New documents obtained by Lock the Gate Alliance under Right To Information Laws and via the Public Register reveal Adani has paid a grossly inadequate rehabilitation bond to the Queensland Government, worth about 0.5 percent of its estimated revenue after five years of operation.
The documents also once again show the company wants to scale up the Carmichael mine to at least 55 million tonnes of coal per annum, plans recently backed up by comments from Adani staff when they thought no one was listening.
Lock the Gate Alliance has obtained Adani’s most recent Later Development Plan (LDP) via RTI application, which shows the company expects to rake in just short of $5B from its Carmichael coal mine by year five of operation.
Separately, documents obtained through the Queensland Public Register show the state's Department of Environment and Science requested Adani pay an Estimated Rehabilitation Cost (ERC) of just $26.4M. That ERC covers the five year period from 14 July 2020 and 14 July 2025.
That means the rehabilitation bond to be held during this period is just 0.5 percent of the mine's predicted revenue. This amount is significantly less than the $1.2B to $1.5B bond previously estimated that would be required to protect Queenslanders from having to foot the rehabilitation bill for the Carmichael Mine.
That detailed analysis was undertaken using publicly available documents regarding the planned rehabilitation and closure strategy proposed by Adani Mining and applying the 2017 version of the Queensland Government’s standard financial assurance calculator plus a contingency.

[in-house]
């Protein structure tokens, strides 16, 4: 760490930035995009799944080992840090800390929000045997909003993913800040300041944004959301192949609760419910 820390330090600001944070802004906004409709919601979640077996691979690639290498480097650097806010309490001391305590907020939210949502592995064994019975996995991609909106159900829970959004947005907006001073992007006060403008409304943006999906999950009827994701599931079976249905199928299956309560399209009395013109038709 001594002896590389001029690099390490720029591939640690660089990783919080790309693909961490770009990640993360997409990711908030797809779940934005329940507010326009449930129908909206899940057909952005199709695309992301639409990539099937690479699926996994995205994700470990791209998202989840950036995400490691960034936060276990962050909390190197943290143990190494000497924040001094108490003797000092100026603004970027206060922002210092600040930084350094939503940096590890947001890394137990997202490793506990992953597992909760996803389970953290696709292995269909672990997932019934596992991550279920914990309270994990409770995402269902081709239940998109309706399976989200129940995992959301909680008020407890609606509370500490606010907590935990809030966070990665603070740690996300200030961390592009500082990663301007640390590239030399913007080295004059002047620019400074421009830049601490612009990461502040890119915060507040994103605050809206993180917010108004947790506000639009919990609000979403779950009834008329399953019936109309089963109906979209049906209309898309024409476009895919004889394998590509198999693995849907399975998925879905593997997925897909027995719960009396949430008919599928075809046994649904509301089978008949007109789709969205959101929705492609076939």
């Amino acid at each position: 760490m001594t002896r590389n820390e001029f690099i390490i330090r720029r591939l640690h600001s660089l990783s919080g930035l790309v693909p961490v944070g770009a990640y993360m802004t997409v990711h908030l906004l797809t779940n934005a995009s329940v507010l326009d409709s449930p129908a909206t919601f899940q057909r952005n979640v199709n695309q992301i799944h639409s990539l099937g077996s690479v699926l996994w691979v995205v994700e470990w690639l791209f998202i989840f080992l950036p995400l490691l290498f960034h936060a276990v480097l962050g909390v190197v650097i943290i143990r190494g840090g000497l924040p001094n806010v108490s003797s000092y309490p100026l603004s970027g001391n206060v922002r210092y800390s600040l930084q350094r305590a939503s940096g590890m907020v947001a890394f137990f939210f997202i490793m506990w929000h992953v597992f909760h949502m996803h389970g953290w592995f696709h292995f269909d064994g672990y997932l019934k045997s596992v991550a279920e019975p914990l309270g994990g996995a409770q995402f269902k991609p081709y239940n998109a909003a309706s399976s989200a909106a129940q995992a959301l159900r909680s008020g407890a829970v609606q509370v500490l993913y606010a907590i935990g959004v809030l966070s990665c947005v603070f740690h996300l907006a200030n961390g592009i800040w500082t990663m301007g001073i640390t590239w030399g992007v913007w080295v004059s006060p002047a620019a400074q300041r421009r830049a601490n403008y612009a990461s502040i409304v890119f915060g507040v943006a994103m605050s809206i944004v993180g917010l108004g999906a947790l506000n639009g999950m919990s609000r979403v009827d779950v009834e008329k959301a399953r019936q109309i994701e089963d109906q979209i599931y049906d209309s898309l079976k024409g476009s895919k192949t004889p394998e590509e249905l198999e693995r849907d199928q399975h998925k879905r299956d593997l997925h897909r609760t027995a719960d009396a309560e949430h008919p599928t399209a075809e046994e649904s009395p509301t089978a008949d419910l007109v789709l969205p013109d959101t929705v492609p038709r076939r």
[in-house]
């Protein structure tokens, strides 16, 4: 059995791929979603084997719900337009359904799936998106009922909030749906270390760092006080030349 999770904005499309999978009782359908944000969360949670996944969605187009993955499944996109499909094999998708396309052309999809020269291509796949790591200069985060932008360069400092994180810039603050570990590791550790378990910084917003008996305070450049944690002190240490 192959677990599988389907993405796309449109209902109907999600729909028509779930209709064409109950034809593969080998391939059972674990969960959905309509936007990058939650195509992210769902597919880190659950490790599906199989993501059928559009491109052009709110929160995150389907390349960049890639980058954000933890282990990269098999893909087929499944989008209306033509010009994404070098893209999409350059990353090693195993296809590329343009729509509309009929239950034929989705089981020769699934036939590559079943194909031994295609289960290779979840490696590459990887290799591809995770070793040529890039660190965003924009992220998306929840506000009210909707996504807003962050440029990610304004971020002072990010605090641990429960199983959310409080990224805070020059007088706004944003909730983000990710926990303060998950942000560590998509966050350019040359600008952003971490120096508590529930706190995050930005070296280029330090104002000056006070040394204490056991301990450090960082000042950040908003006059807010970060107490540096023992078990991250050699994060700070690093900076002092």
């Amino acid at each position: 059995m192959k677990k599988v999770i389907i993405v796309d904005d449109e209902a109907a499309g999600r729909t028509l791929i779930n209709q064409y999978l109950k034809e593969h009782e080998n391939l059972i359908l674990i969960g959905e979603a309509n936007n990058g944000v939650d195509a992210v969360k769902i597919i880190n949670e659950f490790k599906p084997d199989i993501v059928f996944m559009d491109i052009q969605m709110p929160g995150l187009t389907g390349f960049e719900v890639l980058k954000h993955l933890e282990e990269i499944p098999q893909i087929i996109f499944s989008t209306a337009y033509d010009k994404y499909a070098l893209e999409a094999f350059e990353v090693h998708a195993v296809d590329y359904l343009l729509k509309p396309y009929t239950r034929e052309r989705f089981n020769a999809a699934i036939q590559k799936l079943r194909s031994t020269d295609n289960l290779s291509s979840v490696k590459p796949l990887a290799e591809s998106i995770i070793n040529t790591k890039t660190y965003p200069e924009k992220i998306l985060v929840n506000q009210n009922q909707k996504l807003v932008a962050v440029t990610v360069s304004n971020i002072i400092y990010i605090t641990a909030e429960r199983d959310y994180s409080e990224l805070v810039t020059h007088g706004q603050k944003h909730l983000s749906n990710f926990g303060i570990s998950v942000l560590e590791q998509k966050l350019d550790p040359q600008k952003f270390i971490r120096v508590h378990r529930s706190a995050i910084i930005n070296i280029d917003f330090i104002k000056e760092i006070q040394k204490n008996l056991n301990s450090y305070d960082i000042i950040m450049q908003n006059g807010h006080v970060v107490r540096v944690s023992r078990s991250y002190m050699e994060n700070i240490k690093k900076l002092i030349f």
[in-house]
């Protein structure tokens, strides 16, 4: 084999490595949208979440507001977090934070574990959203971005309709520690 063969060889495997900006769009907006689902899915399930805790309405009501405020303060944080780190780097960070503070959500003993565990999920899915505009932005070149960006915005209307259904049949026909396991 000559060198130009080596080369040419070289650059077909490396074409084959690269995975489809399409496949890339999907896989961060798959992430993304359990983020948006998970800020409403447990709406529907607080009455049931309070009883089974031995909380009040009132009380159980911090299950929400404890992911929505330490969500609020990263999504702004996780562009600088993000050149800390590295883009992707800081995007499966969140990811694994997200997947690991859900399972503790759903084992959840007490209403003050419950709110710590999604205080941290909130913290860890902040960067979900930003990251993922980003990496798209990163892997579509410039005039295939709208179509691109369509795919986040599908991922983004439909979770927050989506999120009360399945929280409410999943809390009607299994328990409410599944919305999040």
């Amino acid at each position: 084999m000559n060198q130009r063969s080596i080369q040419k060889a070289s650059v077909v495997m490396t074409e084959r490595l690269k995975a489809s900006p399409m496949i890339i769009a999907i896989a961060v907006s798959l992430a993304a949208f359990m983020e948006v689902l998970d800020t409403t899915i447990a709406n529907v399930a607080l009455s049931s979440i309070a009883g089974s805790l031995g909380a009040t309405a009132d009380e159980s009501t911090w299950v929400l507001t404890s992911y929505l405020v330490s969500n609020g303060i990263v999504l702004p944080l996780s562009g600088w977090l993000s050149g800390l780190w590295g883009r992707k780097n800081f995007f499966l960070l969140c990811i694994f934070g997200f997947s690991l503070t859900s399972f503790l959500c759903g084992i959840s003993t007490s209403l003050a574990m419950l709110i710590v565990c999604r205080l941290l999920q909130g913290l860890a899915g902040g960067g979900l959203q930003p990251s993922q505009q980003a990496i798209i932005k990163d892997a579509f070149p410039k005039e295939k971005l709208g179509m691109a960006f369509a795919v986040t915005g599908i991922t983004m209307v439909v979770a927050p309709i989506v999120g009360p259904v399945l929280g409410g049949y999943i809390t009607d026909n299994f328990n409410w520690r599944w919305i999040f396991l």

"The $26.4M clearly underestimates the cost of rehabilitation. According to the LDP Adani would have cleared the equivalent of 4,985 hectares and moved 372.45 million tonnes of over burden by year five of operation," said Lock the Gate Alliance rehabilitation spokesperson Rick Humphries.
“There is simply no way that amount covers the cost of rehabilitating this level of disturbance as well as all the mine infrastructure.
“What this means is that just 0.5 percent of Adani’s expected revenue will be held as financial surety for a coal mine that Adani would like to be the largest in Australia’s history.
“This is a miniscule amount, given Adani plans to leave behind massive unrehabilitated mine pits after mining, which will drain Central Queensland groundwater aquifers.
“Queenslanders should not be left to live with the huge mess Adani plans to leave behind, and certainly shouldn’t pay for it.
“These documents also show that while Adani was publicly spruiking a downsizing of the Carmichael mine to 10Mtpa in 2018, it had just sought and got approval for a Later Development Plan sticking to the original mega mine of at least 55mtpa.
“This is a stark reminder that Adani can’t be trusted - they haven’t been straight with the people of Queensland about the size of this mine and they shouldn’t be trusted with our water resources.
“We’re calling on the Queensland Government to provide full transparency about Adani’s rehabilitation requirements - including whether the company has been required to pay an upfront cash bond, or whether it has got away with a lesser form of security.
“There’s been too much secrecy around the financial risk assessments for mine rehabilitation in Queensland.
“We’re calling for the Queensland Government to provide full disclosure on the risk rating for Adani, because there’s too much at stake to have it hidden away from Queenslanders”.